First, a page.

Multistakeholder ProcessesDescription The aim of multistakeholder processes are to promote better decision making by ensuring that the views of the main actors concerned about a particular decision are heard and integrated at all stages through dialogue and consensus building. The process takes the view that everyone involved in the process has a valid view and relevant knowledge and experience to bring to the decision making. The approach aims to create trust between the actors and solutions that provide mutual benefits (win-win). The approach is people-centered and everyone involved takes responsibility for the outcome. Because of the inclusive and participatory approaches used, stakeholders have a greater sense of ownership for decisions made. They are thus more likely to comply with them.Appropriate Use For decisions that require cooperation between many different stakeholders, where a decision made by one group alone might not be complied with by the other groups. They are suitable for situations where dialogue between the different actors is possible and there is willingness to listen to and learn from others to reconcile different interests and reach consensus solutions. There is no one set approach. The exact nature of a given process will depend on the issues to be covered, the specific objectives, the expertise available, the participants, and the time and other resources available.Scope Global, national, and local. Can be used with a wide range of structures and levels of engagement.Key Output Transparent and inclusive decision making, strengthened stakeholder networks.Key Input Expertise in facilitation, willingness of participants to learn, time to allow trust building, quantitative and qualitative information (depending on tools used), participation of key actors.Ease of Use The approach as well as the techniques used are based on common sense. Good planning is a vital part of ensuring a successful outcome and time must be allowed for the design stage of the process.Training Required There are a number of good texts available, but additional appropriate training would be beneficial (depending on time, resources, type of process). Need also to design the process to fit the specific needs and circumstances.Training Available This is still a new and evolving field. Much experience of using participatory processes at the local level is available but less at national and global levels. Some guidance on approaches is available (see Applications below for examples).Computer Depends on the process.RequirementsDocumentation For information about running stakeholder engagement processes: Multistakeholder processes for governance and sustainability, Minu Hemmati, (2002), Earthscan, London. http://www.earthscan.co.uk/.Applications Multistakeholder processes have been used in the Aarhus Convention Process, the Bejing+5 Global Forum Online discussions, United Nations sustainable development multistakeholder dialogue, the Environment Council/Shell — Brent Spar Project (see Hemmati above for more information on these) and the Adaptation Policy Framework (APF) (http://www.undp.org/cc/apf_outline.htm).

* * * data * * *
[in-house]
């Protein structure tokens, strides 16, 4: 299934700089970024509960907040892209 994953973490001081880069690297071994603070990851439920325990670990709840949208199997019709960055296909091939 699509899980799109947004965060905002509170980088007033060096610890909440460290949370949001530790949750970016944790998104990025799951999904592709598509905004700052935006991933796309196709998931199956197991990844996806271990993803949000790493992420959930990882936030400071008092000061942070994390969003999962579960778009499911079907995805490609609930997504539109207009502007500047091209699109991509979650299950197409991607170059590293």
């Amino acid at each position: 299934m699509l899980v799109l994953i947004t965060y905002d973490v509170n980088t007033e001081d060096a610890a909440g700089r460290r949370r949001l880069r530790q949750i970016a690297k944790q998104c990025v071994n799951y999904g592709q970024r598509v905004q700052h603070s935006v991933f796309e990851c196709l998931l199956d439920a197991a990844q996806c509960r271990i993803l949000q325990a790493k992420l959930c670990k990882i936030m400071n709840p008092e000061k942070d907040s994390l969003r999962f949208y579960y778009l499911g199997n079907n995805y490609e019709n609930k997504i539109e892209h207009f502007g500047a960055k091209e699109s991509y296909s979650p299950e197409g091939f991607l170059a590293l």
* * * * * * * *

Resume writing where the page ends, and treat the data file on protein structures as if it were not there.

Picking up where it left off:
Multistakeholder Processes (cont.)Contacts for Dr. Kate Lonsdale, Stockholm Environment Institute, Oxford, OX1 1QT; e-mail:Framework,Documentation, firstname.lastname@example.org; Dr. Bo Lim, Chief Technical Advisor, National CommunicationsTechnical Support Programme, UNDP-GEF, Room 1607, 304 East 45th St, NY 10017, USA; e-Assistance mail: email@example.com.Cost Depends on the scale of the process.References Participatory Workshops: A Source Book of 21 Sets of Ideas and Activities, R. Chambers, Earthscan. 2002. Available from http://www.earthscan.co.uk/. Good source book of information about how to run workshops including lots of practical advice and common mistakes. Participatory Learning and Action: A Trainers Guide. J.N. Pretty, I. Guijt, I. Scoones, and J. Thompson, International Institute for Environment and Development (IIED). 1995. Available from www.earthprint.com. A valuable collection of advice, tips, and methods for participatory approaches. The focus is mostly on participatory rural appraisal but much would also be relevant for APF workshops. Enhancing Ownership and Sustainability: A Resource Book on Participation. International Fund for Agricultural Development (IFAD), Coalition for Agrarian Reform and Rural Development (ANGOC) and International Institute of Rural Reconstruction (IIRR). 2001. e-mail: firstname.lastname@example.org. A collection of short reviews of participatory approaches and experience. Facilitator’s Guide to Participatory Decision-Making, S. Kaner, L. Lind, C. Toldi, S. Fisk, and D. Berger. 1996. New Society Publishers. A useful introduction to how to build consensus and make sustainable agreements with groups. Also gives advice on how to handle difficult group dynamics and individuals.